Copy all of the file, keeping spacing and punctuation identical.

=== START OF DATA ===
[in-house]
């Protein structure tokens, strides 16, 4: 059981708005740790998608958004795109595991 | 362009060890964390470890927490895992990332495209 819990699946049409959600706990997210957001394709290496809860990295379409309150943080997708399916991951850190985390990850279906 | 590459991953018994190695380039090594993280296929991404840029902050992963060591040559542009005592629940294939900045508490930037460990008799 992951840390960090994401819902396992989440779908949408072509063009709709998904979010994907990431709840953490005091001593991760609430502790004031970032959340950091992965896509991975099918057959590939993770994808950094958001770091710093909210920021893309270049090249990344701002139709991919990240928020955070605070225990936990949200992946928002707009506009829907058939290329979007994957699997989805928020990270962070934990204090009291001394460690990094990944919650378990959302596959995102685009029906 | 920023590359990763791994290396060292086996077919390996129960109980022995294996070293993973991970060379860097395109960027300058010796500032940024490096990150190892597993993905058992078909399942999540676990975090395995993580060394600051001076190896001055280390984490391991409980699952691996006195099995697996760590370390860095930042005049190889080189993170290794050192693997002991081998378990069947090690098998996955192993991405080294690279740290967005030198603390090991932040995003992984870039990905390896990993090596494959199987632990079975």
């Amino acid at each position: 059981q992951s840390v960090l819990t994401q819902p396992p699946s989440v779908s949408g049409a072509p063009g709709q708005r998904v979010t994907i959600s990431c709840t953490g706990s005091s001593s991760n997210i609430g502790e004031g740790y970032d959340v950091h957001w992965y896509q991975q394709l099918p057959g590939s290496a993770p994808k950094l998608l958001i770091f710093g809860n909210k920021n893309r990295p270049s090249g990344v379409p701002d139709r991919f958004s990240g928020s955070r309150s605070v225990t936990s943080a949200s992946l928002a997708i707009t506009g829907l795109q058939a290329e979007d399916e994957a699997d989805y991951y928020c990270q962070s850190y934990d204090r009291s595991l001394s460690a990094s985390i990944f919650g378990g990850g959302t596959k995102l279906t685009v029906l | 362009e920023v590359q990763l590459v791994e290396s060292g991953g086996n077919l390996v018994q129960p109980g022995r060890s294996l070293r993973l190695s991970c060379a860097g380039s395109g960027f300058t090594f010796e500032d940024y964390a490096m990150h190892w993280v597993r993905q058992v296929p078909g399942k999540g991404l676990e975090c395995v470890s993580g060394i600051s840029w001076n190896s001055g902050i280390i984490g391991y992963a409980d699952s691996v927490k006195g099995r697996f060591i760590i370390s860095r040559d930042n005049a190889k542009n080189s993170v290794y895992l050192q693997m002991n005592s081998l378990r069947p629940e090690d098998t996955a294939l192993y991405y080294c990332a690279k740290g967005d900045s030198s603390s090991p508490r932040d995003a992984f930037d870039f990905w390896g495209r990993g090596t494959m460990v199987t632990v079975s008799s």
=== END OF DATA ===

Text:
[in-house]
């Protein structure tokens, strides 16, 4: 059981708005740790998608958004795109595991 | 362009060890964390470890927490895992990332495209 819990699946049409959600706990997210957001394709290496809860990295379409309150943080997708399916991951850190985390990850279906 | 590459991953018994190695380039090594993280296929991404840029902050992963060591040559542009005592629940294939900045508490930037460990008799 992951840390960090994401819902396992989440779908949408072509063009709709998904979010994907990431709840953490005091001593991760609430502790004031970032959340950091992965896509991975099918057959590939993770994808950094958001770091710093909210920021893309270049090249990344701002139709991919990240928020955070605070225990936990949200992946928002707009506009829907058939290329979007994957699997989805928020990270962070934990204090009291001394460690990094990944919650378990959302596959995102685009029906 | 920023590359990763791994290396060292086996077919390996129960109980022995294996070293993973991970060379860097395109960027300058010796500032940024490096990150190892597993993905058992078909399942999540676990975090395995993580060394600051001076190896001055280390984490391991409980699952691996006195099995697996760590370390860095930042005049190889080189993170290794050192693997002991081998378990069947090690098998996955192993991405080294690279740290967005030198603390090991932040995003992984870039990905390896990993090596494959199987632990079975």
């Amino acid at each position: 059981q992951s840390v960090l819990t994401q819902p396992p699946s989440v779908s949408g049409a072509p063009g709709q708005r998904v979010t994907i959600s990431c709840t953490g706990s005091s001593s991760n997210i609430g502790e004031g740790y970032d959340v950091h957001w992965y896509q991975q394709l099918p057959g590939s290496a993770p994808k950094l998608l958001i770091f710093g809860n909210k920021n893309r990295p270049s090249g990344v379409p701002d139709r991919f958004s990240g928020s955070r309150s605070v225990t936990s943080a949200s992946l928002a997708i707009t506009g829907l795109q058939a290329e979007d399916e994957a699997d989805y991951y928020c990270q962070s850190y934990d204090r009291s595991l001394s460690a990094s985390i990944f919650g378990g990850g959302t596959k995102l279906t685009v029906l | 362009e920023v590359q990763l590459v791994e290396s060292g991953g086996n077919l390996v018994q129960p109980g022995r060890s294996l070293r993973l190695s991970c060379a860097g380039s395109g960027f300058t090594f010796e500032d940024y964390a490096m990150h190892w993280v597993r993905q058992v296929p078909g399942k999540g991404l676990e975090c395995v470890s993580g060394i600051s840029w001076n190896s001055g902050i280390i984490g391991y992963a409980d699952s691996v927490k006195g099995r697996f060591i760590i370390s860095r040559d930042n005049a190889k542009n080189s993170v290794y895992l050192q693997m002991n005592s081998l378990r069947p629940e090690d098998t996955a294939l192993y991405y080294c990332a690279k740290g967005d900045s030198s603390s090991p508490r932040d995003a992984f930037d870039f990905w390896g495209r990993g090596t494959m460990v199987t632990v079975s008799s």